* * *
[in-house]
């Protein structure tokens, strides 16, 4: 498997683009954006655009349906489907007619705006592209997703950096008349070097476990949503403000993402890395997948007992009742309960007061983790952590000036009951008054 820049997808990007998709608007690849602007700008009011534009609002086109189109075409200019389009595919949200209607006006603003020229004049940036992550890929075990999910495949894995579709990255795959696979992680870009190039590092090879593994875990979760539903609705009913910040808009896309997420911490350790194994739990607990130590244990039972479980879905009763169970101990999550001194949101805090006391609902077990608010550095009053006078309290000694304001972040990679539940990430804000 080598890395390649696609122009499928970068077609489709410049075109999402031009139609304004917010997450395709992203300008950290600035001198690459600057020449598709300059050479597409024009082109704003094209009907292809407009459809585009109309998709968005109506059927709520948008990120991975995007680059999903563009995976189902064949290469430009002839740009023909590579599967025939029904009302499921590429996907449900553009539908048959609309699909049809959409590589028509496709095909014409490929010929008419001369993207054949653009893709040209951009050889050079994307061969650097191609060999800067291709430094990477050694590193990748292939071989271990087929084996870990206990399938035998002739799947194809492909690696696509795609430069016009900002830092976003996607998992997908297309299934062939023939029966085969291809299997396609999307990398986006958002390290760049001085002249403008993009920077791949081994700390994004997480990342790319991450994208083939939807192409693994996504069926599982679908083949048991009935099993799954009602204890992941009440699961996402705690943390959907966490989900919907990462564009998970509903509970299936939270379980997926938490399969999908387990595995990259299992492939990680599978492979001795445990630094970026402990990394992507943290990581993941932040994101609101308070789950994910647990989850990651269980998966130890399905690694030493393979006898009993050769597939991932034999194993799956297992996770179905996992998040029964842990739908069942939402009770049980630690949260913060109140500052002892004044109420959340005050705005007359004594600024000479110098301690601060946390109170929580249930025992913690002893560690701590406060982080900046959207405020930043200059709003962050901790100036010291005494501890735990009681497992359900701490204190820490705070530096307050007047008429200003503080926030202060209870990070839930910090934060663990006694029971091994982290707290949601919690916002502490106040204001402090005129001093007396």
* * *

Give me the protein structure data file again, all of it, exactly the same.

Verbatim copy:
[in-house]
């Protein structure tokens, strides 16, 4: 498997683009954006655009349906489907007619705006592209997703950096008349070097476990949503403000993402890395997948007992009742309960007061983790952590000036009951008054 820049997808990007998709608007690849602007700008009011534009609002086109189109075409200019389009595919949200209607006006603003020229004049940036992550890929075990999910495949894995579709990255795959696979992680870009190039590092090879593994875990979760539903609705009913910040808009896309997420911490350790194994739990607990130590244990039972479980879905009763169970101990999550001194949101805090006391609902077990608010550095009053006078309290000694304001972040990679539940990430804000 080598890395390649696609122009499928970068077609489709410049075109999402031009139609304004917010997450395709992203300008950290600035001198690459600057020449598709300059050479597409024009082109704003094209009907292809407009459809585009109309998709968005109506059927709520948008990120991975995007680059999903563009995976189902064949290469430009002839740009023909590579599967025939029904009302499921590429996907449900553009539908048959609309699909049809959409590589028509496709095909014409490929010929008419001369993207054949653009893709040209951009050889050079994307061969650097191609060999800067291709430094990477050694590193990748292939071989271990087929084996870990206990399938035998002739799947194809492909690696696509795609430069016009900002830092976003996607998992997908297309299934062939023939029966085969291809299997396609999307990398986006958002390290760049001085002249403008993009920077791949081994700390994004997480990342790319991450994208083939939807192409693994996504069926599982679908083949048991009935099993799954009602204890992941009440699961996402705690943390959907966490989900919907990462564009998970509903509970299936939270379980997926938490399969999908387990595995990259299992492939990680599978492979001795445990630094970026402990990394992507943290990581993941932040994101609101308070789950994910647990989850990651269980998966130890399905690694030493393979006898009993050769597939991932034999194993799956297992996770179905996992998040029964842990739908069942939402009770049980630690949260913060109140500052002892004044109420959340005050705005007359004594600024000479110098301690601060946390109170929580249930025992913690002893560690701590406060982080900046959207405020930043200059709003962050901790100036010291005494501890735990009681497992359900701490204190820490705070530096307050007047008429200003503080926030202060209870990070839930910090934060663990006694029971091994982290707290949601919690916002502490106040204001402090005129001093007396």